Tag Archives: rule of faith

What is the “Rule of Faith”?

What is the “rule of faith”? Often times scholars refer to the “rule of faith” as an interpretive guideline but never actually define it. In this regard Tomas Bokedal’s essay, “The Rule of Faith: Tracing Its Origins” is helpful[1]. He states that the “rule” can be traced back to the apostolic period and was often times used in reference to baptismal confessions. In short, it is the “sum content of the apostolic teaching” (234). For example, we find an early reference to this “rule” in 1 Clement 7:1, “Therefore let us abandon empty and futile thoughts, and let us conform to the glorious and holy rule of our tradition.” The “rule of faith” can be referred to in a number of ways such as[2]: regula fidei (rule of faith), the rule, the faith, the truth, and the rule of truth. Later in Irenaeus we find a more fuller explanation of “the faith”:

the Church, though spread throughout the whole world … received from the apostles and their disciples the faith in one GOD the FATHER Almighty, who made the heaven and the earth, the sea and all that is in them; and in one CHRIST JESUS, the SON of GOD, who became flesh for our salvation; and in the Holy SPIRIT, who through the prophets proclaimed the economies, and the coming, and the birth from the Virgin, and the passion, and the resur­ rection from the dead, and the ascension of the beloved CHRIST JESUS our LORD in the flesh into the heavens, and his coming from the heav­ ens in the glory of the FATHER to recapitulate all things and to raise up all flesh of the whole human race. (Haer.1, io.i)[3]

Bokedal notes sixth observations regarding Irenaeus’s definition (238):

  1. The “rule” goes back to the apostolic period
  2. Contains traditional “Christ-creed material”
  3. “A focus on the divine Name — the appeal to Jewish and Christian monotheistic belief”
  4. Contains both “flexibility and fixity”
  5. Apostolic tradition
  6. Reflects similarities to the nomina-sacra

There is more to be said about this topic such as is the rule of faith the same throughout the early church, if it does differ then how, how did the early church actually use the rule of faith when interpreting Scripture, and many others. I hope this is a helpful starting point into understanding the rule.

Do you think using the Rule of Faith is a helpful interpretive guideline?

  1. Tomas Bokedal. “The Rule of Faith: Tracing Its Origins.” Journal of Theological Interpretation 7, no. 2 (2013): 233–55.  ↩

  2. This is not an exhaustive list but a catalog of key examples.  ↩

  3. p. 238  ↩

Origen Against the Literal Interpretation of the Heterodox

In chapter 9 of Peter Martens, Origen and Scripture, he discusses Origen’s exegesis against the heterodox. Origen commonly wrote against three individuals: Valentinus, Basilides, and Marcion. He often grouped these by categorizing them as “heretics” or “heterodox” (108–109). He charges them by saying, “Scripture is not discerned according to its spiritual sense, but is understood according to the mere letter (107).” It would be easy to assume that Origen thinks his opponents should read allegorically. But this is not the distinction that Origen is arguing for. Martens argues that Origen’s two main issues with this group was their uncritical use of secular teaching and not staying within the Church’s rule of faith (108). When his opponents interpret outside these two boundaries that is when they are reading the “mere letter.” Martens goes on to say that "as a rule, Origen was targeting a more basic and deficient doctrinal current that ran through Gnostic scriptural interoperation: its phonology was deficient when (and only when) it promulgated a teaching at odds with the sort of Christianity Origen represented (115).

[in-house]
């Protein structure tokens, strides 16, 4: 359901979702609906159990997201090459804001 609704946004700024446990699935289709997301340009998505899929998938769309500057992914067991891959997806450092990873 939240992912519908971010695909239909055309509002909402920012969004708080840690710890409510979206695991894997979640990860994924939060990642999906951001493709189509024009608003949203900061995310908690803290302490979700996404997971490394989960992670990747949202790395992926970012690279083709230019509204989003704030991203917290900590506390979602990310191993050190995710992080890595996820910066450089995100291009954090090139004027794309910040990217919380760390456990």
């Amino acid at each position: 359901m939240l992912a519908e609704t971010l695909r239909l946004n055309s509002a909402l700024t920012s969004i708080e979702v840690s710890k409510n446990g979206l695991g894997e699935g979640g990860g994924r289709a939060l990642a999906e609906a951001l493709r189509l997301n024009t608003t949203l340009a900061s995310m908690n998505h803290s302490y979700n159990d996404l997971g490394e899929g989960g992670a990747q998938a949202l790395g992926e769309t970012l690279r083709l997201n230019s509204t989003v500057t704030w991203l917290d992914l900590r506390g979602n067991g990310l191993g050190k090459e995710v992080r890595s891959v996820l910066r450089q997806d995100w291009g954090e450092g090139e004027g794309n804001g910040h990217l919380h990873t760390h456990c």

This chapter continues to show that Origen was not just a mere allegorist who did not take literal meaning (in modern terms) seriously. Origen believed the ideal interpreter should read the scriptures within the rule of faith that had been passed down by the apostles (113). This rule of faith is one of the boundary markers in exegesis. When one interprets outside these boundaries then one is not following in the tradition of the apostles. Origen sums this up well by saying,

Therefore we must show to those who believe that the sacred books are writings not from men, but that they were composed and have come down to us from the inspiration of the Holy Spirit by the will of the Father of the universe through Jesus Christ, what are the apparent ways [of interpretation] for those who hold to the rule of the heavenly church of Jesus Christ through the succession of the apostles (130).

Thanks to Oxford University Press for this review copy. I will post a full review when I have completed this book.

Martens, Peter W. Origen and Scripture: The Contours of the Exegetical Life (Oxford Early Christian Studies). Oxford University Press, USA, 2012.